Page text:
In the video, you see Tamir Rice fall almost instantly. A Cleveland cop car pulls up to the 12-year-old and it barely has time to stop before a police officer shoots him. It is so fast it is almost one fluid motion. It seems impossible that the officer could have made any rational decision about what he was doing in what turned out to have been under two seconds. It seems equally impossible that the encounter could be deemed proper in any way.
Nevertheless, that is what has happened. Late Saturday night, the Cuyahoga County prosecutor's office released two separate reports on the Rice shooting by independent use-of-force experts. Both reports said the same thing. The officer, Tim Loehmann, didn't know that the toy gun Rice was carrying around was a fake. Therefore, when he killed Rice seemingly without a second thought, he was acting in a "reasonable" manner.
This designation of "reasonable" led many, including the attorneys for the Rice family, to an equally reasonable conclusion: There will be no accountability for Tim Loehmann, or for Frank Garmback, the officer driving the cop car. There will be no indictment, there will be no trial, and the scandal of Tamir Rice's death will be tossed into the legal garbage can, another testament to the cheapness with which black life is valued in America. Cleveland officials were quick to stress that nothing has been decided yet, but it doesn't take a law degree to recognize what's happening here. Once you say that it is possible to shoot a little boy within two seconds and still be on the side of reasonableness, you have given the game away.
And really, it is that game we should be looking at. The point is not so much whether Tamir Rice's killers were or were not behaving in a way that falls within the statutes set down for police officers. The point is that those statutes are themselves shameful. How can it be right, in any legal or moral sense, for police to have the kind of leeway that allows them to be let off the hook for the killing of a child—a child who was given almost literally no time to explain himself, to even move before he was fatally wounded on the ground? This framework is not an accident. We have designed a system that provides for this sort of thing—that tells police that there is essentially nothing they can do that will place them on the wrong side of the law. It is not that the police officer is above the law. It is that the law is telling the police officer that, where he or she is concerned, there really is no law at all. The cop is supreme, and that is as it should be.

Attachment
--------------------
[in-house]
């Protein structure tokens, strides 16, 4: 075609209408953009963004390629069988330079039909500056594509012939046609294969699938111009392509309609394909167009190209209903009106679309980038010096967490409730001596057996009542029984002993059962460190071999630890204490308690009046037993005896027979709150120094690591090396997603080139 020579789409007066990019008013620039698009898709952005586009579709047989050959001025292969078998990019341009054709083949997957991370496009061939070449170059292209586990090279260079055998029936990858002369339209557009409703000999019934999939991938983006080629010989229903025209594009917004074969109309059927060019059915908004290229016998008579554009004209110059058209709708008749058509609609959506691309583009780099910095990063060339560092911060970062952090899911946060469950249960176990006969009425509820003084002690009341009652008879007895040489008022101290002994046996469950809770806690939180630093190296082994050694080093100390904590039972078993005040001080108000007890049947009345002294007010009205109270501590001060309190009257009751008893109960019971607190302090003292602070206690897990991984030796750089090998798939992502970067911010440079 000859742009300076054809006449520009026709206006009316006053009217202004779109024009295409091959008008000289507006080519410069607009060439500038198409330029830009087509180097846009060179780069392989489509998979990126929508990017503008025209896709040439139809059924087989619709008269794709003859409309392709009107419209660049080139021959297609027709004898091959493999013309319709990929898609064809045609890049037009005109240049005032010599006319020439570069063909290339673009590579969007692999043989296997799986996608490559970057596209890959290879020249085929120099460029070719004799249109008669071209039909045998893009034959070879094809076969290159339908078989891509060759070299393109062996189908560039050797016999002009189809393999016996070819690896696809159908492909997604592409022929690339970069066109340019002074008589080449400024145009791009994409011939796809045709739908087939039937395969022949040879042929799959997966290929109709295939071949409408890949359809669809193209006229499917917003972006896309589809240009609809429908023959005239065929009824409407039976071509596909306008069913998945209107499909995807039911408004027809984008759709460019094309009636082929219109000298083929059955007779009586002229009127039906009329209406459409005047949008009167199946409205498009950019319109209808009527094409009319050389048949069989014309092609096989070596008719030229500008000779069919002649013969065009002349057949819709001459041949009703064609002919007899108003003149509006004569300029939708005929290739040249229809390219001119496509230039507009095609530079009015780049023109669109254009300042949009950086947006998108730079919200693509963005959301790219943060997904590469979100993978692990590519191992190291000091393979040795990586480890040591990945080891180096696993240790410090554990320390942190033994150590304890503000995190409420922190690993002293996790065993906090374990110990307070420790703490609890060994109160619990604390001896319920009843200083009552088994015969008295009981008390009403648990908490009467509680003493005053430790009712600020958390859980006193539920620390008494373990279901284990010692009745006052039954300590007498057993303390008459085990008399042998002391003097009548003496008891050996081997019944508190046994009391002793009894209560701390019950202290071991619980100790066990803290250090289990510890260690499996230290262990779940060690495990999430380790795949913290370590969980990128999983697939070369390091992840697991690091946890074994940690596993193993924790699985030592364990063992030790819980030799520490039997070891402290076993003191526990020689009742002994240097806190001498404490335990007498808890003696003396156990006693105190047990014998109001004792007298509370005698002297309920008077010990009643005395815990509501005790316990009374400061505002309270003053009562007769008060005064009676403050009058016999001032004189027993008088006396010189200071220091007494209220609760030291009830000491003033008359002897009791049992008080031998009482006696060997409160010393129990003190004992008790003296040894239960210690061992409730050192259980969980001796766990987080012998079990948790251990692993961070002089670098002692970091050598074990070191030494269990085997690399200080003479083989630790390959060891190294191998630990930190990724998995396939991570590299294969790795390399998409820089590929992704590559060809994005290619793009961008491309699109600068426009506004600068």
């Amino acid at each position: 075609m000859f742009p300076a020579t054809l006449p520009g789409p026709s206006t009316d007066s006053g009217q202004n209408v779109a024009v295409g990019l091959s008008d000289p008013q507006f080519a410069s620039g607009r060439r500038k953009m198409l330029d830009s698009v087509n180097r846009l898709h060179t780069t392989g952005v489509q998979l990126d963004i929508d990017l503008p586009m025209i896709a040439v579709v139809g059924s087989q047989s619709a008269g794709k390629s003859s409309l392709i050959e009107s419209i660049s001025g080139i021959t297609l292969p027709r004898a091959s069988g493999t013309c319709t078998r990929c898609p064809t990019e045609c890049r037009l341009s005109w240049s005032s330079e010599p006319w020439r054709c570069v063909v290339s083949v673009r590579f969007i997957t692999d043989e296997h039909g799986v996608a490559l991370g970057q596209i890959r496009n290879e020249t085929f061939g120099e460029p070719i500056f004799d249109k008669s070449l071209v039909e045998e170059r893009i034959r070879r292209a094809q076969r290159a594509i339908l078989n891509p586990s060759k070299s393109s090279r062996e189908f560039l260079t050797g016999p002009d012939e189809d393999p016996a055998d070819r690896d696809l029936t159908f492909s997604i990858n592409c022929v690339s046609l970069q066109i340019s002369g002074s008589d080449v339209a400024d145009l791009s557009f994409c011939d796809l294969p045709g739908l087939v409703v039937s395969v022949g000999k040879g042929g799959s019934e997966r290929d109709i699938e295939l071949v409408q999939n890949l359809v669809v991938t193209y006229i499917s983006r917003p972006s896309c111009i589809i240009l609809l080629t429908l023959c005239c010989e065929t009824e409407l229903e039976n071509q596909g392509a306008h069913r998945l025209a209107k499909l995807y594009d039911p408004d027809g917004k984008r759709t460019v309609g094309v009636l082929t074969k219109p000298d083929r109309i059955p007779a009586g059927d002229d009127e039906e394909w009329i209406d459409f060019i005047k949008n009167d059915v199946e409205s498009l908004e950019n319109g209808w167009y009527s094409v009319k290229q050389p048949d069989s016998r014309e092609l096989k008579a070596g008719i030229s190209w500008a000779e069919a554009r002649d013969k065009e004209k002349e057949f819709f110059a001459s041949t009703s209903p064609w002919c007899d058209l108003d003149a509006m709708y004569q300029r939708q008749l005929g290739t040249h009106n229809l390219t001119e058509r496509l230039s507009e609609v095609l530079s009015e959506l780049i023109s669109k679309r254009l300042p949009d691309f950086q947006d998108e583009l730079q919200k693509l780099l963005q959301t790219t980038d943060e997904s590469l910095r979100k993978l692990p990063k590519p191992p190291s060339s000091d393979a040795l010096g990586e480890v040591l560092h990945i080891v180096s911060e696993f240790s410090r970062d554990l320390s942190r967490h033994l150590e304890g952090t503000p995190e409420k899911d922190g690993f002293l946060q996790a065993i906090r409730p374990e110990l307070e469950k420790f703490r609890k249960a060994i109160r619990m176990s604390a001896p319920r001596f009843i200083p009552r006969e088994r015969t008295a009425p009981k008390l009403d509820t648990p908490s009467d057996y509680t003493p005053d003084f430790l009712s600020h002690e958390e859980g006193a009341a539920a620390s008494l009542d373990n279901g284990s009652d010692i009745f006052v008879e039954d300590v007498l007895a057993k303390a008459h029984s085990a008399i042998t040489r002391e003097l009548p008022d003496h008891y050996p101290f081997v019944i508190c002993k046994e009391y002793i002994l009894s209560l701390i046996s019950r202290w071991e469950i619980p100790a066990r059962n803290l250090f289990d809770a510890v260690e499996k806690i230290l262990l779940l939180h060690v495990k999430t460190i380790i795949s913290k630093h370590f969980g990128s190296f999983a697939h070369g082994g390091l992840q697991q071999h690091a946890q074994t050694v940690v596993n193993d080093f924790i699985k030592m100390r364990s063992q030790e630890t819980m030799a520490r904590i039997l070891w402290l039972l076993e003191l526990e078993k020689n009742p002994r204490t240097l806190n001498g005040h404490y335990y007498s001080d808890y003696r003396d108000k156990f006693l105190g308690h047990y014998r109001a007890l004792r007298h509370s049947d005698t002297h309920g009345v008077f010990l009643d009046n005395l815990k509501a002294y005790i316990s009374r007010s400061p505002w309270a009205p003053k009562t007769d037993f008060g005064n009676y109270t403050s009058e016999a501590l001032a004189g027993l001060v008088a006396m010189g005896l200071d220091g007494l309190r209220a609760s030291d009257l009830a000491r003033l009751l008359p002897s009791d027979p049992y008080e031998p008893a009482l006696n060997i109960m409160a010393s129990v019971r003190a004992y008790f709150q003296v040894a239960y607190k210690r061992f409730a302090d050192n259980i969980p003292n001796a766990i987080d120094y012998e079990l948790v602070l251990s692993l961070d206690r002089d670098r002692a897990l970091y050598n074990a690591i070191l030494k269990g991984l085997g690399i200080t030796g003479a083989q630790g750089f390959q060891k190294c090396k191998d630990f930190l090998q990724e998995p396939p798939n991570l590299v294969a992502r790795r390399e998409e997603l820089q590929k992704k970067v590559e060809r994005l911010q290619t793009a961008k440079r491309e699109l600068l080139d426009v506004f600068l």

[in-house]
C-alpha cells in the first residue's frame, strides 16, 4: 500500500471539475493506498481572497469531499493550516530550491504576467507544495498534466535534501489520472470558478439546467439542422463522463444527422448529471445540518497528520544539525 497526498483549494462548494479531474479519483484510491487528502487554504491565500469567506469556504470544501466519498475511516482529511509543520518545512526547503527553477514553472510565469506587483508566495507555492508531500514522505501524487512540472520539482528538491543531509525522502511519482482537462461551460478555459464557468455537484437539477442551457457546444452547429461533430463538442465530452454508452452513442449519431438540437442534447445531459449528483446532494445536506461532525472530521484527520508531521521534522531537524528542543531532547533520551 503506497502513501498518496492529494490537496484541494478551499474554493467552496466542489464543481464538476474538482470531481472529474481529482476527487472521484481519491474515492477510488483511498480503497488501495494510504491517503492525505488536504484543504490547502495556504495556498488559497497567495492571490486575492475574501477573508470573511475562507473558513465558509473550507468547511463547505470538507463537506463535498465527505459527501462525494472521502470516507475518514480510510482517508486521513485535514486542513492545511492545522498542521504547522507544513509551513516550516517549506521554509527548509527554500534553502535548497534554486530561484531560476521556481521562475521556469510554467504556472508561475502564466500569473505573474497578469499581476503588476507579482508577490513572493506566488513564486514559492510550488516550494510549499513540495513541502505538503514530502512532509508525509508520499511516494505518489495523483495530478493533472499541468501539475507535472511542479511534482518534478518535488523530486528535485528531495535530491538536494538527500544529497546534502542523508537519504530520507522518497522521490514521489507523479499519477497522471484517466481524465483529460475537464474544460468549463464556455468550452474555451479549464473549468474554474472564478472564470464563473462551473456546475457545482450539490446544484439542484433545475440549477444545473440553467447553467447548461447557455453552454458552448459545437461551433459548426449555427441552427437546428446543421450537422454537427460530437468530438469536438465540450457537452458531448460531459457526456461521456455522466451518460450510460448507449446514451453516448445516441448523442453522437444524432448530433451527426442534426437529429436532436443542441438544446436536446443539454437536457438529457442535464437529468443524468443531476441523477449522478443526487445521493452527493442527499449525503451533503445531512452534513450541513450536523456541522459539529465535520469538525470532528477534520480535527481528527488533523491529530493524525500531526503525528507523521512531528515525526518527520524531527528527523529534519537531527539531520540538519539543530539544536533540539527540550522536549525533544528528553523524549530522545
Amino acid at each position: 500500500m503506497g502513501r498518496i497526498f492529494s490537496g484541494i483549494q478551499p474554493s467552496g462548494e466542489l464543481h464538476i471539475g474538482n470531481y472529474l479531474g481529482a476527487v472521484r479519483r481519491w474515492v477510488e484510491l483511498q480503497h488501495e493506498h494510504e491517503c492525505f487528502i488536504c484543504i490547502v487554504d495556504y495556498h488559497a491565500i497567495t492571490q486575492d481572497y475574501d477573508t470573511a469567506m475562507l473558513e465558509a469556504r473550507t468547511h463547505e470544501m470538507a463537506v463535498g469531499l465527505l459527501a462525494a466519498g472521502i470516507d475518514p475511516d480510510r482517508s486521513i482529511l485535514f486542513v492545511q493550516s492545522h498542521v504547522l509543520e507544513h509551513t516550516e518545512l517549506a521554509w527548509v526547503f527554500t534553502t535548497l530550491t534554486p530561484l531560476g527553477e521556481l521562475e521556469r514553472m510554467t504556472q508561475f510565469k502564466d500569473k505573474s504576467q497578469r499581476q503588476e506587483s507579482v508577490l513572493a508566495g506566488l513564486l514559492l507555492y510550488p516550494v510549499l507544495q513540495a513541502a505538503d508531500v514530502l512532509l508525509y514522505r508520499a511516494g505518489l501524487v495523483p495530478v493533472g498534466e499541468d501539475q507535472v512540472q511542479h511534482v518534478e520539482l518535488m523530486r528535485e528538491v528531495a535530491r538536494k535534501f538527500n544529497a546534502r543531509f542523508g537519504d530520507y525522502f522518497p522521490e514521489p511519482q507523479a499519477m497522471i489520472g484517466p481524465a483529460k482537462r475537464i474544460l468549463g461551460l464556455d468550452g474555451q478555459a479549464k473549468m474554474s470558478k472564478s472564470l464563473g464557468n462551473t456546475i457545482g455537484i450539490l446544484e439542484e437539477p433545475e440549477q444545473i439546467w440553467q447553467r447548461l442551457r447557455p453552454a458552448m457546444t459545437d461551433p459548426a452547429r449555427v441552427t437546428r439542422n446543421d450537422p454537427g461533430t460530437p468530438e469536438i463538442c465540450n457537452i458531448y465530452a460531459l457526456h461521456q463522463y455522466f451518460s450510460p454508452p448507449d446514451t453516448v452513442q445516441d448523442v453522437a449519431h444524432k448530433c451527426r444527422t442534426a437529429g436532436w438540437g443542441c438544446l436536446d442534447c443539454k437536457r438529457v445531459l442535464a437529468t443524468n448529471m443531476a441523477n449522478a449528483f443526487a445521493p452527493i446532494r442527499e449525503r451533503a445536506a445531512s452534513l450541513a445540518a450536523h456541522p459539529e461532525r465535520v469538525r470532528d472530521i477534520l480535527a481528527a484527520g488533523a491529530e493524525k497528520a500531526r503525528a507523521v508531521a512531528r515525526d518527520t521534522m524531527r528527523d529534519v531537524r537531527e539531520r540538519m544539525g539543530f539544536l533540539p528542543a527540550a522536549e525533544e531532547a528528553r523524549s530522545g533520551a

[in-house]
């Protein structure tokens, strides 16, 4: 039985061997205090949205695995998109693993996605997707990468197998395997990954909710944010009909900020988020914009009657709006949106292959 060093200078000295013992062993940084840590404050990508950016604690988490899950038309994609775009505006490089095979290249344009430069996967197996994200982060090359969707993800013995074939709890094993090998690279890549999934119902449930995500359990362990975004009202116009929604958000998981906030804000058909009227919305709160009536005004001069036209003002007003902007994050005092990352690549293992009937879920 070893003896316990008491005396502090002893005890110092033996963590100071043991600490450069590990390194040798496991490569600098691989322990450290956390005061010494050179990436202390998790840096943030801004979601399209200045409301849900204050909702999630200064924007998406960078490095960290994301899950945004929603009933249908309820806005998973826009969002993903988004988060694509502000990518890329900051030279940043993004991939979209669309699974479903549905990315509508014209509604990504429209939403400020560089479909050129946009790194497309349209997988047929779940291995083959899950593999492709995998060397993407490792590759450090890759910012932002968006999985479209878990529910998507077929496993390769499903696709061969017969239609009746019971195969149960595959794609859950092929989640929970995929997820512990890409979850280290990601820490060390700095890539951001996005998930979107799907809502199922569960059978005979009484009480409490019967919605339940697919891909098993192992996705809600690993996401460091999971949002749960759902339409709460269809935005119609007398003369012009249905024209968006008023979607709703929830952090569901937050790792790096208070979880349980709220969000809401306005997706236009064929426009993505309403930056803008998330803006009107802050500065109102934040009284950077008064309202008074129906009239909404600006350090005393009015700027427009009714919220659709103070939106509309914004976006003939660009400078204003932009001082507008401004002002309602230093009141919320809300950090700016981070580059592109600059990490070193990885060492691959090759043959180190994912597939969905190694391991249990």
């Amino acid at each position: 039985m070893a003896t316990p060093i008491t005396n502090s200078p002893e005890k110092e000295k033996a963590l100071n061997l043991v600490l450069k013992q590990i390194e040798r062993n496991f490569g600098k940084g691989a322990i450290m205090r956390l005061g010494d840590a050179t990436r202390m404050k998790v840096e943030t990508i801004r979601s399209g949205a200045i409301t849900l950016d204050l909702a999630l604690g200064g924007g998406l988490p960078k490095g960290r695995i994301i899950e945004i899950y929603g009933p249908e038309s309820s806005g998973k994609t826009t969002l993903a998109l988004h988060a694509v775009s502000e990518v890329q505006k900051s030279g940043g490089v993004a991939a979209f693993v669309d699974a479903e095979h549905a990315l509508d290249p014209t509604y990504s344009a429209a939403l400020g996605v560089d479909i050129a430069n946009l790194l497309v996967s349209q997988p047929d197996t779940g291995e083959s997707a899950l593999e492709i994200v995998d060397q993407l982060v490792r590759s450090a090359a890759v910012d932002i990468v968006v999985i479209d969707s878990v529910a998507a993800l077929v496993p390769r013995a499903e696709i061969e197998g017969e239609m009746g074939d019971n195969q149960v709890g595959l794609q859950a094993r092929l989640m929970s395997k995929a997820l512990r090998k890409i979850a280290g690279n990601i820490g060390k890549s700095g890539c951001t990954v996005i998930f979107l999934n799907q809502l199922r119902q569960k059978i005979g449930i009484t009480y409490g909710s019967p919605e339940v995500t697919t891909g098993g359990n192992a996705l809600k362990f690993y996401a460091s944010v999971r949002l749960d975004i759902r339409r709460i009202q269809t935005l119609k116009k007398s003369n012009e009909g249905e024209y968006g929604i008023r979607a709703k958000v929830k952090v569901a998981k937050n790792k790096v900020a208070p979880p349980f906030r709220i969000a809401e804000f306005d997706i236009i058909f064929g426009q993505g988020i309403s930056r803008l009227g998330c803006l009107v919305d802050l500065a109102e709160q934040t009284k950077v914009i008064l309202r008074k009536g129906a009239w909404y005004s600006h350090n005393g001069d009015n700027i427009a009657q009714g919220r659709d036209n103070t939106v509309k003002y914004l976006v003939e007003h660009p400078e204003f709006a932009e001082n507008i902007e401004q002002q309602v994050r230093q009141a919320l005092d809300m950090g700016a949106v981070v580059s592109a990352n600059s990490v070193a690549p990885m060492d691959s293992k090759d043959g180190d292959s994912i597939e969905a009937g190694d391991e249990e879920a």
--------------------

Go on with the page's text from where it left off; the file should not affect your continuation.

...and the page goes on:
Of course, the usual caveat about America applies here: especially where black people are concerned. The law is a slippery thing, and it goes without saying that, had Tamir Rice been a little white boy, we might very well be having a different conversation. The deaths of cute white children have a way of tugging at the heartstrings of the American judicial system in a way that cute black children have never managed to do.
It is not an accident that, when the Tamir Rices and Eric Garners of the world are killed, the conversation is aggressively maneuvered into that of the legal seminar, for that is where the inevitable exoneration can be found. Look at the words used in one of the reports on Rice's death: "There can be no doubt that Rice's death was tragic and, indeed, when one considers his age, heartbreaking. However, for all of the reasons discussed herein, I conclude that Officer Loehmann's belief that Rice posed a threat of serious physical harm or death was objectively reasonable as was his response to that perceived threat."
In other words, sad, yes, but what can you do? He's a police officer. (The man who wrote those words, S. Lamar Sims, is on record as saying there are almost no circumstances where you could indict an officer for killing someone.) The notion that there could be another way—that perhaps the law could be different, that perhaps the constant drumbeat of black death could spur some new kinds of thinking, is not to be contemplated.